Discussing open enrollment with your clients can be an important part of financial planning. It’s typically the only time during the entire year your clients can make changes to their benefits, which can have a significant financial impact.
During open enrollment, your clients can enroll in or adjust their health insurance, vision and dental plans and, in some cases, sign up for employer-provided life insurance. The timing of open enrollment depends on which type of insurance they have. Your clients can get health insurance through their employers, through the Health Insurance Marketplace or Medicare.
- Employer-based coverage — Enrollment timing varies by employer, but your clients are also eligible if they have certain life events, such as a marriage, birth of a child or loss of other health coverage. Typically, employees are not allowed to change their insurance plans outside of open enrollment.
- Marketplace — If your client uses the Marketplace, the open enrollment period for coverage that starts Jan. 1, 2022 runs from Nov. 1 to Dec. 15, 2021.
- Medicare — Your clients can enroll in Medicare anytime of year, but they must be at least 65 years old or have a disability.
Why is it important for your clients to understand open enrollment?
Navigating open enrollment can be challenging due to unfamiliar health insurance jargon. Your clients will appreciate you helping them with confusing terminology.
In addition, your clients might not know how to estimate health care expenses and might end up spending more money than necessary if they choose the wrong plan. Companies regularly change plans and premiums. This is important to note because the coverage and premiums your clients had in previous years may not be the same moving forward. Your client might consider switching to a spouse’s plan if it’s better than his or her own.
Open enrollment for younger clients
Life changes fast when you’re young, and clients in their 30s and 40s might be thinking about getting married, having a baby or adding a spouse to their health insurance plans or as beneficiaries to their life insurance policies. In addition, a younger client might need a new medical plan if they’ve been diagnosed with an unexpected medical condition.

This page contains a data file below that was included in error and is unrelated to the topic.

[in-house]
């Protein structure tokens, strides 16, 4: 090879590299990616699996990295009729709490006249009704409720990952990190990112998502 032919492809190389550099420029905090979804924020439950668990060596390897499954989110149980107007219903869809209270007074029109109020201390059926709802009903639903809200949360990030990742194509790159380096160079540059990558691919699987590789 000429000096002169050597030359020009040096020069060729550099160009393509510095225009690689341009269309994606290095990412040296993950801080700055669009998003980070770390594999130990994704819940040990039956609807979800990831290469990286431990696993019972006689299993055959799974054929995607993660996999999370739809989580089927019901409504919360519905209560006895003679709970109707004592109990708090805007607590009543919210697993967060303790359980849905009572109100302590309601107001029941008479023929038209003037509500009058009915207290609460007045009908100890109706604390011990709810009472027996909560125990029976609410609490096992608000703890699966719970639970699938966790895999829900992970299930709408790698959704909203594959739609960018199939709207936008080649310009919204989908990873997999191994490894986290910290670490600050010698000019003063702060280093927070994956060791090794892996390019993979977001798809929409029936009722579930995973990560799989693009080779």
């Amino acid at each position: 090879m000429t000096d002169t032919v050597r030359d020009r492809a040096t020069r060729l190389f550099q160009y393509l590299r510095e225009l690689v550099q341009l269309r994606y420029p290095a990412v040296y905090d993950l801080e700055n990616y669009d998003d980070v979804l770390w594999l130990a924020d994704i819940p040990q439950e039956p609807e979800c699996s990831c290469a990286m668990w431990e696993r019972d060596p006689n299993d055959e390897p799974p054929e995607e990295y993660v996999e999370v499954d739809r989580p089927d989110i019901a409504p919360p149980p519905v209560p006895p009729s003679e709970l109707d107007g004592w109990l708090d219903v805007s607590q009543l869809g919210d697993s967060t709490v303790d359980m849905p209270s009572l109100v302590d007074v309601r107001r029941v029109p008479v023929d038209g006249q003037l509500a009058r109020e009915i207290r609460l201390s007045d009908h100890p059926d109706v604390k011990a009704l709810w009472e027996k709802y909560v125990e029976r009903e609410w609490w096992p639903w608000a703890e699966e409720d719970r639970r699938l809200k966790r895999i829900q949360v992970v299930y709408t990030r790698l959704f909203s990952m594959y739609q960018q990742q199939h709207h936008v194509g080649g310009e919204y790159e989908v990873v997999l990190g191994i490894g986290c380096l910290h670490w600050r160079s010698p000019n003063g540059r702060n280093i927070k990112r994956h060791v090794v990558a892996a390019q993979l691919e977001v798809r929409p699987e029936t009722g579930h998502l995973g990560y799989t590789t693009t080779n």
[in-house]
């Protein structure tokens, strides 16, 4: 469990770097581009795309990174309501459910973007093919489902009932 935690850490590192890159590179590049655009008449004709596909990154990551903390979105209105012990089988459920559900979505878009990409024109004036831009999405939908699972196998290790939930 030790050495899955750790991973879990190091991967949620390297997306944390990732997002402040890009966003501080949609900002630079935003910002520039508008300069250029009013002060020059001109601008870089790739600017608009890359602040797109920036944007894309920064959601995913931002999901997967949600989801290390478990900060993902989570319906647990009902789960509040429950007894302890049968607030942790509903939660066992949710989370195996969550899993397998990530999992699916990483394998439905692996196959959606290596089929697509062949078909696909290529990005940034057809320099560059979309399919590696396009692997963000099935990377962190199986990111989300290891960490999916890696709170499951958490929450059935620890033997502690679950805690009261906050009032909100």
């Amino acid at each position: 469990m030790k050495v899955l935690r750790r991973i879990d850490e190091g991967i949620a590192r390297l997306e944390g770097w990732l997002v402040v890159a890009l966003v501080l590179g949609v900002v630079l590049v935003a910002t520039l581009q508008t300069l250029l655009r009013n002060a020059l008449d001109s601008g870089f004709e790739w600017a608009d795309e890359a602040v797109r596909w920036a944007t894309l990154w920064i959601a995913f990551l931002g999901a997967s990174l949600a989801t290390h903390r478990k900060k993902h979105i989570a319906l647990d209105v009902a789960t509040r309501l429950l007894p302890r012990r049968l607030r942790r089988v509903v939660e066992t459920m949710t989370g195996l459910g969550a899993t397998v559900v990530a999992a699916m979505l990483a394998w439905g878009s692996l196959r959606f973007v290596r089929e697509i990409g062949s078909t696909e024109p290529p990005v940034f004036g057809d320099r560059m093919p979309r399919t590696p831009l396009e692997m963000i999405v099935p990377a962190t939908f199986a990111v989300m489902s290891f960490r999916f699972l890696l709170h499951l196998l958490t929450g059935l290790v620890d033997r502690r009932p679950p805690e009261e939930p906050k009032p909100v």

If your clients find they need more money allocated to health care, you might also want to discuss a health savings account (HSA) to supplement their policy. Money deposited into a health savings account can be withdrawn tax-free to pay for qualified health care expenses, and funds that aren’t spent in the calendar year can be rolled over.
Remember that generally, a cheaper plan with a higher deductible may be the best option for a young, healthy individual not taking any medications for chronic conditions.
Open enrollment for older clients
For your clients who are over the age of 62, it’s a good idea to have them identify which doctors they are seeing. They might not be able to keep using them once they are on Medicare.
Ask your clients if they have dependents and the ages of those dependents. Your clients might need to reassess coverage if their adult children are turning 26; after this age, adult children are usually not permitted to be on a parent’s plan.
Remember, cheaper plans may have higher deductibles and might not make sense for an older person who needs more coverage because they’re going to the doctor more often.
How can you prepare your clients for open enrollment?
First, add open enrollment to the agenda when you have your annual client meeting so it doesn’t fall through the cracks. In addition, have a list of take-home resources ready for your clients. A handful that you might want to include are:
- Your client’s State Health Insurance Assistance Program (SHIP)
- The Medicare Rights Center
Finally, cultivate relationships with Medicare experts in your region so that you can confidently refer your clients.
By working with your clients to help them better understand open enrollment, they can identify the right plan that fits into their budget and makes sense with their overall financial strategy.